Abstract

In the Huntington field, bilinear flow with a clear one-quarter unit slope in the pressure derivative has been observed during intermediate-times in horizontal well tests, instead of the usual linear flow with a half unit slope expected in a homogeneous reservoir. This paper investigates various analytical methods with numerical methods to explain this behaviour.

A number of plausible explanations of this pressure behavior were investigated in this study: rate history or production-time effects; transition between early and late time derivative radial flow stabilizations which could yield a quarter slope straight line on the derivative for specific combinations of horizontal and vertical permeabilities, well length and reservoir thickness; and geological conditions such as high-permeability streaks, the presence of shale barriers, and layering with varying permeability.

It was concluded from numerical simulations and geological evidence that the most likely explanation, which yields the best match with well test data, was uniform horizontal permeability and non-uniform vertical permeability increasing from the bottom to the top of the reservoir. This is consistent with the geology of the Huntington field, where the depositional sequence is dominated by high-density turbidity currents.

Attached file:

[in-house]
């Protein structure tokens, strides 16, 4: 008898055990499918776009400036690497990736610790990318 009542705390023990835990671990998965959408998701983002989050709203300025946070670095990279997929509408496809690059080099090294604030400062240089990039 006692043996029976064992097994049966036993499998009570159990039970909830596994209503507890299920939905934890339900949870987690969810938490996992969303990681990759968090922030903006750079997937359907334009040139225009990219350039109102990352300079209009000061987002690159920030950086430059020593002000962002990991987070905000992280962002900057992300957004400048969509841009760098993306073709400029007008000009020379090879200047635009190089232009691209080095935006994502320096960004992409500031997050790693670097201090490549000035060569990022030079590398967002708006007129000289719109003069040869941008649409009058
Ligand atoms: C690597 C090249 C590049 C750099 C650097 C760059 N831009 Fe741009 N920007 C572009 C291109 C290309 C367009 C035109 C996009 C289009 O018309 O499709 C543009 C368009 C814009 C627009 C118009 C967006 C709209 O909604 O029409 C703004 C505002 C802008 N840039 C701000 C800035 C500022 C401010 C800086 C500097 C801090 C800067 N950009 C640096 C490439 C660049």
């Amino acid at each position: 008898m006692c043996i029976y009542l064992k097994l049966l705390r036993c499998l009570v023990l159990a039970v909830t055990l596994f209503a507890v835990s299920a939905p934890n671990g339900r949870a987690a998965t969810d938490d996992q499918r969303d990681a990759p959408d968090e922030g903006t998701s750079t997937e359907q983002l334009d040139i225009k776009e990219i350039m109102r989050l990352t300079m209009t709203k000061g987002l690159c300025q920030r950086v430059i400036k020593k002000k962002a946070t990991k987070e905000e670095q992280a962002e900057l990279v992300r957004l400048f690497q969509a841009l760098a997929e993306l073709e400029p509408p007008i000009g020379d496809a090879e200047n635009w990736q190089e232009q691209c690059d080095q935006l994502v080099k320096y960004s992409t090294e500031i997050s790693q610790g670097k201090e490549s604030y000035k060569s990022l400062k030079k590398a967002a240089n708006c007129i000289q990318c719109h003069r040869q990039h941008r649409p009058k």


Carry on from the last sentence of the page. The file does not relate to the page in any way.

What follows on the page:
At each sedimentation pulse, heavier pebble/gravel lags were deposited first at the base of channels followed by finer particles which may have formed thin shale drapes. In addition, diagenesis might have led to cementation of pebble/gravel lags. The non-uniform and non-laterally extensive occurrence of the cemented pebble/gravel lags and thin shale drapes act as local baffles to vertical flow but not to horizontal flow resulting in bilinear flow behaviour in the reservoir. This paper offers a unique insight into an integrated effort at combining analytical, numerical well test models and geological evidence to explain the reservoir behavior observed in the Huntington field.

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